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Looked everywhere, but never seen this chem symbol before, plz help

Discussion in 'High Voltage' started by corbin, Jul 27, 2014.

  1. corbin

    corbin New Member

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    can anyone help me with this, sorry for being so naive, but in this schem. ( http://mujweb.cz/jmartis/qrv4_en_final.png ) what electrical component is located off of pin 4 of the UC that almost looks exactly like a variable resistor. Also, all the capacitor labeling is odd too, 3n3? And if anyone knows a webpage or something that has every symbol on it for everything that would be wonderful! thank you! :)
     
    Last edited: Jul 27, 2014
  2. ronsimpson

    ronsimpson Well-Known Member Most Helpful Member

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    There is a "pot" variable resistor labeled "power limited set".
    There another pot labeled "f" for frequency. It sets the frequency.
    3n3=3.3nF (.) Is hard to see and sometimes does not make it through a copy machine. That is why .1uf is often written 0.1uf.

    3R3=3.3 ohms
    33R=33 ohms
    3k3=3.3k ohms

    I like the idea of using other than a period. R, C, K, M, ..........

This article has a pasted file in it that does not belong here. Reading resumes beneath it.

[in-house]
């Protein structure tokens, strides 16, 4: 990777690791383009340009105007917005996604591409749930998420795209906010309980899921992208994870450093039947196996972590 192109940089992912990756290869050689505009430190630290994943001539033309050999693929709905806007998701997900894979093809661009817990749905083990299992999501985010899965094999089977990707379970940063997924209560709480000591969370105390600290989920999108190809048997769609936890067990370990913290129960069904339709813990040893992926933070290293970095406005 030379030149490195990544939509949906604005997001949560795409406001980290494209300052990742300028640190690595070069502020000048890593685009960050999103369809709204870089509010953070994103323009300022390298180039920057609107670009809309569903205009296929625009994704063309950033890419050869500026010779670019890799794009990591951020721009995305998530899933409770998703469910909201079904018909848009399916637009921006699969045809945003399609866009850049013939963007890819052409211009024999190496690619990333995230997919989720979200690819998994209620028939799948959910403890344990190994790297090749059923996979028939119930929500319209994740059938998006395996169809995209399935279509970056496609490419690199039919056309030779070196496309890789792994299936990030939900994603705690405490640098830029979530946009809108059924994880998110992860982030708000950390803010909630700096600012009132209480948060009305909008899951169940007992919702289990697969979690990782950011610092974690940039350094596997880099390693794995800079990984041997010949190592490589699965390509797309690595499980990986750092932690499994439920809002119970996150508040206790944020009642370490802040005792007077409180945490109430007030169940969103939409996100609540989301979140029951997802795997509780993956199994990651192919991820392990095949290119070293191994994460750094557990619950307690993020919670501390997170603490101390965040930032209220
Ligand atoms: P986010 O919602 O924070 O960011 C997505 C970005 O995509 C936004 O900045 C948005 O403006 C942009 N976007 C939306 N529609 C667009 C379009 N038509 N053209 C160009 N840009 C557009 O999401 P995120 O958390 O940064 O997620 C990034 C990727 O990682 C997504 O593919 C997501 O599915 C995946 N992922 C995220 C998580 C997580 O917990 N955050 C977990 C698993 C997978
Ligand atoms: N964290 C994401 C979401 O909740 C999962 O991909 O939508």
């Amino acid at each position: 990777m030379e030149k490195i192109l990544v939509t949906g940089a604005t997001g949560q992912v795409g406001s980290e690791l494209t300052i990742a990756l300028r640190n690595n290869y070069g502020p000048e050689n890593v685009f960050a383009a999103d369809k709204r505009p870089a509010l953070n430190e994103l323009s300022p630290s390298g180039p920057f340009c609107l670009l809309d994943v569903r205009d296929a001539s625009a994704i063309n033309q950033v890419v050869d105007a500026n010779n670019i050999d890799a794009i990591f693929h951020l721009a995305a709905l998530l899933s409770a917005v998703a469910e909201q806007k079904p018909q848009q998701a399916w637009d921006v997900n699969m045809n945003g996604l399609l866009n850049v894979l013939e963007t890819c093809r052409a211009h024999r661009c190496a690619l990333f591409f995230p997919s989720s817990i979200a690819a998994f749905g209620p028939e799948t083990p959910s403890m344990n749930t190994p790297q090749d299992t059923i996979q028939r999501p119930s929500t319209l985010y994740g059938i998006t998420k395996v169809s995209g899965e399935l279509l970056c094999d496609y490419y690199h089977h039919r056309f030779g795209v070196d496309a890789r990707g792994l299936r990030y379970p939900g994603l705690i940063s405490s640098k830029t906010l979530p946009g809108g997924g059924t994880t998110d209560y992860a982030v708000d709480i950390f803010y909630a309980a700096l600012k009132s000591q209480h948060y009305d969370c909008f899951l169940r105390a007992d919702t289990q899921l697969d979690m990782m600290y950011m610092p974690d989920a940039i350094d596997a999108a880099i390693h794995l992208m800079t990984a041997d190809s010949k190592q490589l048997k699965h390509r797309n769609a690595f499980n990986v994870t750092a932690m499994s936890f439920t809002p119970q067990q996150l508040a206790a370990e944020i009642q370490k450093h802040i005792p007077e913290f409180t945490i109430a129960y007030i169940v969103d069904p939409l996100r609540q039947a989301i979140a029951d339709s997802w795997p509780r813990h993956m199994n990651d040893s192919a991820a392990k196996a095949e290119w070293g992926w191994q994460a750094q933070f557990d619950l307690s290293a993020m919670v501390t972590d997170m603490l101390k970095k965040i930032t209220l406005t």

3. magvitron

    magvitron Active Member

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    Yeah its a convention 3n3 looks much better to read than 3.3 in computer screen too ron. It reduces errors.
     
  4. dave

    Dave New Member

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  5. picbits

    picbits Well-Known Member

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    I've always viewed those pot symbols (the one with f on it) as a trimmer rather than a conventional potentiometer.
     
  6. Nigel Goodwin

    Nigel Goodwin Super Moderator Most Helpful Member

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    That's because it IS a trimmer :D

    A normal variable resistor has an arrow, as in the one above labelled 'power limit set', the 'f' of course stands for frequency.

    The 3n3 etc. is the international preferred way of giving component values, and makes much more sense than '.'
     
  7. Ian Rogers

    Ian Rogers Super Moderator Most Helpful Member

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    Same here the bar at the top of the center connector denotes "preset trimmer"
     

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